It’s commonly thought that teenagers these days are so much more hip about gender and sexuality than their parents ever more. But this perception can obscure the facts that concepts of “normality” and “fitting in” still drive much of the culture of the young, As discussed today in Huffington Post:
“Popularity in middle and high school operates as a heterosexist reward system. Who “fits in” and who does not has a great deal to do with heterosexuality and gender conformity, which makes it difficult for LGBTQ kids to engage in the school social scene. For adolescents, school is (significantly) about social connections, social possibilities, social hierarchies and navigating through them. A great deal of school social life is about reinforcing the “normalcy” of heterosexuality and marking those considered to not measure up as “weird” or “less than” in some way. For example, making new friends, avoiding insults and isolation, and being considered an important person in the school can be difficult for the girl who doesn’t get dates with boys because she is not thought attractive, the boy uninterested in dating who focuses his time on academics, and anyone else who is either uninterested or cannot compete in the “heterosexual marketplace” (Eckert, in Payne 2007) of high school. This experience is true for both boys and girls, but can be particularly salient for girls whose “worth” in high school is often evaluated by the boys they attract.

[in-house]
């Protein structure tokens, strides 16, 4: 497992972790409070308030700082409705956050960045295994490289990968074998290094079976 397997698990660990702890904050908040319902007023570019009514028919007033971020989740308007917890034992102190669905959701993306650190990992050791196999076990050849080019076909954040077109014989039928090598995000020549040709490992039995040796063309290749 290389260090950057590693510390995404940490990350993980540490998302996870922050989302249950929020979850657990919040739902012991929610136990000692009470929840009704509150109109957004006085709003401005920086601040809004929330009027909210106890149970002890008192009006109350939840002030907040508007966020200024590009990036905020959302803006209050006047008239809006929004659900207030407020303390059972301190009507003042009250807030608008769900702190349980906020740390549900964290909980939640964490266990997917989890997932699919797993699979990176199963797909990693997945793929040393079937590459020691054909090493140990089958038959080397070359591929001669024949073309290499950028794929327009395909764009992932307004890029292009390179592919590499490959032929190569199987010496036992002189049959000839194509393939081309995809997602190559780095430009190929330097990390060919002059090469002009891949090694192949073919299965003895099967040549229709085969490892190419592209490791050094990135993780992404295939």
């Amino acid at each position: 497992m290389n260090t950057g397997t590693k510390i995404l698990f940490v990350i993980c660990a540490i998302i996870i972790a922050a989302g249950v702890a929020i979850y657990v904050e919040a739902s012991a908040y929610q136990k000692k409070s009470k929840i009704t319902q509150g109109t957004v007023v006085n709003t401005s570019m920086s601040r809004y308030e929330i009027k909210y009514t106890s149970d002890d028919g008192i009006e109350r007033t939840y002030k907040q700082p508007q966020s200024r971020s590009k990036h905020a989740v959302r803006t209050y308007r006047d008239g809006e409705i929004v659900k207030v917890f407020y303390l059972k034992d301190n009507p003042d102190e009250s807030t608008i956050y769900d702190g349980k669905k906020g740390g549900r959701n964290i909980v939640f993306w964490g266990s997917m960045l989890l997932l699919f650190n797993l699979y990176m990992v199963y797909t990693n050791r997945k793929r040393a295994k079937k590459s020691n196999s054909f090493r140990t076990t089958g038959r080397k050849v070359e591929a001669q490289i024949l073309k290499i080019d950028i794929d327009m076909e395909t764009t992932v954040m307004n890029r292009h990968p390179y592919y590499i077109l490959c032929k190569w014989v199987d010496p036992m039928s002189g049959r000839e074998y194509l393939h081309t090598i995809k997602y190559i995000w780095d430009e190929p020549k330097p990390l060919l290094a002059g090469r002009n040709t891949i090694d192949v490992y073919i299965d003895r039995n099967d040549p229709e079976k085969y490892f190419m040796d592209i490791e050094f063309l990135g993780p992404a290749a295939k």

“For adolescent girls, heterosexuality and a traditional presentation of femininity are the foundation of the high school social hierarchy. Attaining status requires dedication to the attraction of boys and this is often a primary topic of conversation in peer groups as is achieving a desirable feminine “look.” Time spent developing individual skills and excellence in the arts, athletics, and academics gain less attention and validation for young women than does feminine attractiveness. This reinforces the idea that how a girl “looks” is more important than what she accomplishes. These cultural values are often supported by high schools through traditions and rituals such as “cutest couple” competitions, school dances, gendered dress codes, and election of popular girls to school titles such as “queen” where beauty and femininity are anointed with a rhinestone crown. So where does this leave adolescent lesbian and queer girls?”
More at: http://www.huffingtonpost.com/elizabethe-c-payne/popularity-heterosexism-a_b_2784039.html?utm_hp_ref=gay-voices